Nature Ramble

When we find something marvelous and beautiful, why do we have to exploit it to destruction?

World’s largest cave in Vietnam threatened by cable car

Vietnamese are protesting plans to build a cable car through remote Phong Nha-Ke Bang national park that could carry 1,000 visitors an hour to Son Doong cave

A planned 10.6km cable car route would connect Son Doong Cave with other caves in the area as part of a planned “tourism, service and resort complex”. Photograph: Carsten Peter/NG/Getty Images

Plans for a cable car in Vietnam’s Unesco-listed Phong Nha-Ke Bang national park would open up the world’s largest cave to mass tourism. But Vietnamese are protesting the project, and experts warn the environmental impact could be devastating.

Quang Binh province announced in October that resort developer Sun Group would build a $212m (£135m) cable car system through the national park, which occupies a remote, mountainous swathe of central Vietnam. The 10.6km route would connect Son Doong Cave, so large it could house an entire 40-story building, with other caves in the area as part of a planned “tourism, service and resort complex”.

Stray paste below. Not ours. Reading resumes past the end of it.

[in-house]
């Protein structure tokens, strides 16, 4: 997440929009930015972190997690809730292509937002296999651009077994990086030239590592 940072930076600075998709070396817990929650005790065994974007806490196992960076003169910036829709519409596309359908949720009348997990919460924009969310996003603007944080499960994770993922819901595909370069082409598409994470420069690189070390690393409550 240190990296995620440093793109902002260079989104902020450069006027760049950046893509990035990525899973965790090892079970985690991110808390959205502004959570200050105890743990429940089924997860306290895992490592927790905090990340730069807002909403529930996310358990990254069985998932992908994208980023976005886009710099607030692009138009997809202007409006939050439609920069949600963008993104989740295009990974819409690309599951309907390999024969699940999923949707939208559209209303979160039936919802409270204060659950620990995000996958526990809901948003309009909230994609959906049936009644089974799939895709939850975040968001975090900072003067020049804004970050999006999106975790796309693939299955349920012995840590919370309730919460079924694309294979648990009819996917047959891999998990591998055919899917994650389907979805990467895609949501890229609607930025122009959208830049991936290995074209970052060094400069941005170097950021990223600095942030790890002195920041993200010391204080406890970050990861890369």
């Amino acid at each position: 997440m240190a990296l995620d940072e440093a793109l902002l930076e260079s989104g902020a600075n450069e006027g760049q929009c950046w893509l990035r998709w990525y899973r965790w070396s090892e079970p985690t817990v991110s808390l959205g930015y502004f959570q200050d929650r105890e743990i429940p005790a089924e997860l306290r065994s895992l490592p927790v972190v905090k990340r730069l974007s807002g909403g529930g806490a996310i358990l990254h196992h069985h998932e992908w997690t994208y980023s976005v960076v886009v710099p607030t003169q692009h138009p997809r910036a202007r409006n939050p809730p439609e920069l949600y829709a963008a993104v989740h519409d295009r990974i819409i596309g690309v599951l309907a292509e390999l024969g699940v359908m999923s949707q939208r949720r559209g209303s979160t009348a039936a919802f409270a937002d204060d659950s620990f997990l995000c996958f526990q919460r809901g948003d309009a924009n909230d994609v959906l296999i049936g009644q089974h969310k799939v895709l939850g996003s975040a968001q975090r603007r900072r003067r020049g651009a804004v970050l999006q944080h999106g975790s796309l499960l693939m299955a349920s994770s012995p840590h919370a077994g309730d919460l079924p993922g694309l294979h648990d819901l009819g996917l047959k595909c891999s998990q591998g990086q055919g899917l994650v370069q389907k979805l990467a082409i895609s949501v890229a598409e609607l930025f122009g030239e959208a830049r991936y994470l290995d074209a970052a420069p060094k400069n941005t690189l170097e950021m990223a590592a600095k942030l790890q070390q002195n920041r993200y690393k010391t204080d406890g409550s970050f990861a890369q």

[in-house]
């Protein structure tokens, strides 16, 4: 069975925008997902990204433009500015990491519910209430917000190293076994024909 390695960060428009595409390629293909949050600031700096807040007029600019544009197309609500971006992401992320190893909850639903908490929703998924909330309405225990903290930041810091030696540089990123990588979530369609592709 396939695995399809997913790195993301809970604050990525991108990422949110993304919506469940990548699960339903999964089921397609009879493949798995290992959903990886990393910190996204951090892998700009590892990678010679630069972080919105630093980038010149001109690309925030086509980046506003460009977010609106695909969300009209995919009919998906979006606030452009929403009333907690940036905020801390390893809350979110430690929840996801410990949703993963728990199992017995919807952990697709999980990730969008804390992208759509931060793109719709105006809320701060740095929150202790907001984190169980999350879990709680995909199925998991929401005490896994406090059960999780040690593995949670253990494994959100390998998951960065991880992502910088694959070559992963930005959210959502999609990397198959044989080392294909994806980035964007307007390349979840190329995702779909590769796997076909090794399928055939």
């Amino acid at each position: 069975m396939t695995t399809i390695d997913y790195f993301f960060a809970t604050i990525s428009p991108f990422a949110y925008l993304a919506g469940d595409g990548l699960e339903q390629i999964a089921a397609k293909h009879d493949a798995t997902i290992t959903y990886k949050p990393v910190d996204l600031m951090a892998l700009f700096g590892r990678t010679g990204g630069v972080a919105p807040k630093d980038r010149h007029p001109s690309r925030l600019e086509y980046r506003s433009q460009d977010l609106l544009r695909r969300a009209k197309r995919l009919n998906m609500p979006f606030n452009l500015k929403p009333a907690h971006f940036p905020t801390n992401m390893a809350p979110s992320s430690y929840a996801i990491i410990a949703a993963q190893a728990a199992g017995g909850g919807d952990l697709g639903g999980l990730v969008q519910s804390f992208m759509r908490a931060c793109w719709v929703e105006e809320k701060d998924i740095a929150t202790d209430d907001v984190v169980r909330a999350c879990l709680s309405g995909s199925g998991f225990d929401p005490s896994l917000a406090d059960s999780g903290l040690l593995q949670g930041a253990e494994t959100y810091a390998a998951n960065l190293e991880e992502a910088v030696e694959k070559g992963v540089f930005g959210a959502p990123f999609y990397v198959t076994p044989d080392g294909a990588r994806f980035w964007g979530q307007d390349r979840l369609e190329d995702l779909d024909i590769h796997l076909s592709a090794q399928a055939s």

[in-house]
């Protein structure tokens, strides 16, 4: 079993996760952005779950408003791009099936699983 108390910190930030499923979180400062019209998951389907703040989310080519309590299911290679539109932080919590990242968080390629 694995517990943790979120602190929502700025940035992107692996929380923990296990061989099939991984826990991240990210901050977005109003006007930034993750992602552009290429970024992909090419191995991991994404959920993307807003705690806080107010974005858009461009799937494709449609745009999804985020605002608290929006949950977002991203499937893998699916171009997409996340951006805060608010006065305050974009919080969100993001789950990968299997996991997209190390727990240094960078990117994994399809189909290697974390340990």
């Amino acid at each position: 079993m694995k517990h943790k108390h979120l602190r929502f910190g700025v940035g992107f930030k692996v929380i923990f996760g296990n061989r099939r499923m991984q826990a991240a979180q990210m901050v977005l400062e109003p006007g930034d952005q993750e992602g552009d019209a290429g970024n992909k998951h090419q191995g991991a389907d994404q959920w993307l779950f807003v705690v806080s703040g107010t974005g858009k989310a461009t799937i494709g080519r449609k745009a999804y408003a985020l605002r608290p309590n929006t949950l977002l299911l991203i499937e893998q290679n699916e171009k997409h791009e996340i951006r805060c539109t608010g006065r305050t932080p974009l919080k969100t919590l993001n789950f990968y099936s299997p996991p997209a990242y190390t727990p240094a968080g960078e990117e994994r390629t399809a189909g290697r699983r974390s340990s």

According to local official Nguyen Huu Hoai, the cable car would carry 1,000 visitors per hour.

After the announcement drew an unprecedented flood of opposition, the national tourism ministry made clear that it had not yet approved the project. Experts from overseas slammed the plan in local newspaper and TV reports, while Vietnamese activist Bao Nguyen launched an online petition that drew thousands of signatures. However, the tourism ministry then gave the go-ahead for a preliminary survey – a tentative nod of consent.

Sun Group claims the cable car would be the most environmentally friendly means of opening the area to tourism. Company spokesperson Quach Bao Tran also said the project would “develop Quang Binh as a tourism center” and bring “thousands of jobs for the poor local people”. But experts refute these claims.

“The environmental impact would be devastating,” said Andy McKenzie, one of the first explorers to visit the cave.

Source: TheGuardian Read more

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6 responses to this post.

  1. Not liking, but just agreeing with your sentiments that yes, we seem to exploit things to death 😦

    New Zealand has just opened up to exploring for oil off our coast. God help us if we find any – that’ll be the end of our pristine waters.

    Liked by 1 person

    Reply

  2. I hope this project never happens. It is tourist operators who would make money at the expense of the environment. Just greed!

    Like

    Reply

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